The need to control environmental emissions is an increasingly urgent priority. The International Energy Agency (IEA) predicts that by 2030 demand for energy will increase by 50 per cent compared to today. Such a rise will inevitably force up CO2 emissions significantly, heightening the climate change problem still further and making the efficient use of energy even more critical to resource conservation.
Carbon capture solutions
CCS certainly has considerable potential as a means of addressing these issues. Underlining this, leading companies across the energy sectors are currently engaged in piloting programmes using carbon capture technology solutions.
However, such programmes are still in their earliest stages. Inevitably, it will take some time for them to prove their commercial viability. This, together with the fact that the long-term effects of storing large amounts of CO2 underground are unknown, means that widespread adoption is unlikely for the time being.
While businesses explore the potential of CCS, there is much that heavy industry sectors such as oil and chemicals can do to sustainably and cost-effectively reduce carbon emissions through the more traditional practice of efficient energy management in their plants and assets.
The scale of the challenge
The overall global requirement to reduce energy emissions currently remains daunting. According to Breaking the Climate Deadlock, Technology for a Low Carbon Future, a recent report produced by The Climate Group and The Office of Tony Blair, "to put ourselves on a path to meet our emissions goals, we need to reduce global emissions by 19 Gigatonnes (Gt) in 2020 and energy-related emissions by 48Gt by 2050. In meeting these tough targets, the potential offered by enhanced energy efficiency across industry alone is significant. The paper indicates that approximately 19 per cent of total savings in energy-related emissions to 2050 could come from industry.
With the scale of the problem and industry's contribution defined, it makes sound economic sense for businesses to look at optimising energy consumption.
Heavy industry organisations, in particular, can slash operational expenses, generate bottom-line improvements and drive up performance levels. After all, for such companies, energy costs are the second largest drain on budgetary resources after raw materials.
This is particularly critical in the current downturn. As profitability levels fall away, money for capital projects is in increasingly short supply. Before even considering new investment, therefore, businesses will wish to push assets to energy efficiency limits so as to reduce operating costs. And in order to do this, they will be looking to focus on ensuring optimal energy performance.
Of course, the way in which organisations define and interpret energy management varies. Often, the main challenge is to identify the combination of improvements that best meets the demands of the existing production processes and utility systems and maximises potential in line with company objectives.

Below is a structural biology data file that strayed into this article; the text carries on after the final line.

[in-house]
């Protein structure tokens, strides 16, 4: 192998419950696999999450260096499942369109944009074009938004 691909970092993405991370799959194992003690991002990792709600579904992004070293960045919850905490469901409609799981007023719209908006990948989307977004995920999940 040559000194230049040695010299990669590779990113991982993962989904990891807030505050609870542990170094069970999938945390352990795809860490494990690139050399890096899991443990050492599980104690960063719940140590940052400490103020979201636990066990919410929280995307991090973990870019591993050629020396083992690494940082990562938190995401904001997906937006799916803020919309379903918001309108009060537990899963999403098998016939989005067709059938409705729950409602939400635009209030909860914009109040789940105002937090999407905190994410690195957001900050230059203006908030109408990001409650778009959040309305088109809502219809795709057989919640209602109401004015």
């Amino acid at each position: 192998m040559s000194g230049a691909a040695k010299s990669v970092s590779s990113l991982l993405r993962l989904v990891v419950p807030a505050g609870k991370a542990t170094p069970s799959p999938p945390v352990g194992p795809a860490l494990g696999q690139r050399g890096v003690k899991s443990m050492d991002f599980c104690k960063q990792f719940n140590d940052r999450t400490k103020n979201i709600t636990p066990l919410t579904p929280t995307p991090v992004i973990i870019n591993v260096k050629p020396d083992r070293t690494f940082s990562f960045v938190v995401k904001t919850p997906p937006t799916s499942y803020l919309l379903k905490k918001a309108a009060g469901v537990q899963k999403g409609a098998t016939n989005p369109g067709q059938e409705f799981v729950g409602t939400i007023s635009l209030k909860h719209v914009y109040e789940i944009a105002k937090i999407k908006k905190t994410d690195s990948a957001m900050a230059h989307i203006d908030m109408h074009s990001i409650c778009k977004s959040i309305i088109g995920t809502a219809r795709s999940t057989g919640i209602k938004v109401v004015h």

An integrated and holistic approach to energy performance management can generate significant savings in energy costs and hence greenhouse gas emissions, not only within manufacturing units but also in the utilities systems that support them.
A key component of the solution is provided by model-based energy management systems such as those offered by AspenTech, which can be used to take advantage of potential savings which have previously been largely unexploited, in addition to providing optimised and consistent information about a site's key processes and facilities.
This knowledge can be critical in long-term, strategic decisions, in concluding energy supply contracts, preparing budgets and drawing up investment plans, as well as in optimising the energy costs of ongoing operations - based on current demand, costs and plant availability.
Continuous process improvement
The benefits to businesses of this holistic approach to energy management are potentially huge. Adopting best practice here can have a major bottom-line benefit since savings of between 5-10 per cent can be obtained using operations planning and optimisation without needing to make any significant capital investment even in the most sophisticated plants.
By implementing an energy management programme with elements focusing on both supply and demand, organisations can achieve significant returns - often more than 15 per cent of their annual energy costs with attractive return on capital employed.
So, best practice is to develop a sustainable approach, involving the ongoing monitoring of operations and focused on making improvements to the implementation.
For businesses across the sector, the ability to see how they are doing against a plan, contract or budget is all part of being able to improve the energy side of the business. And as energy becomes a constant metric for operational performance, users will begin to see sustainable and continuous process improvements.
Eric Petela, Director Business Consulting, AspenTech, Reading UK.www.aspentech.com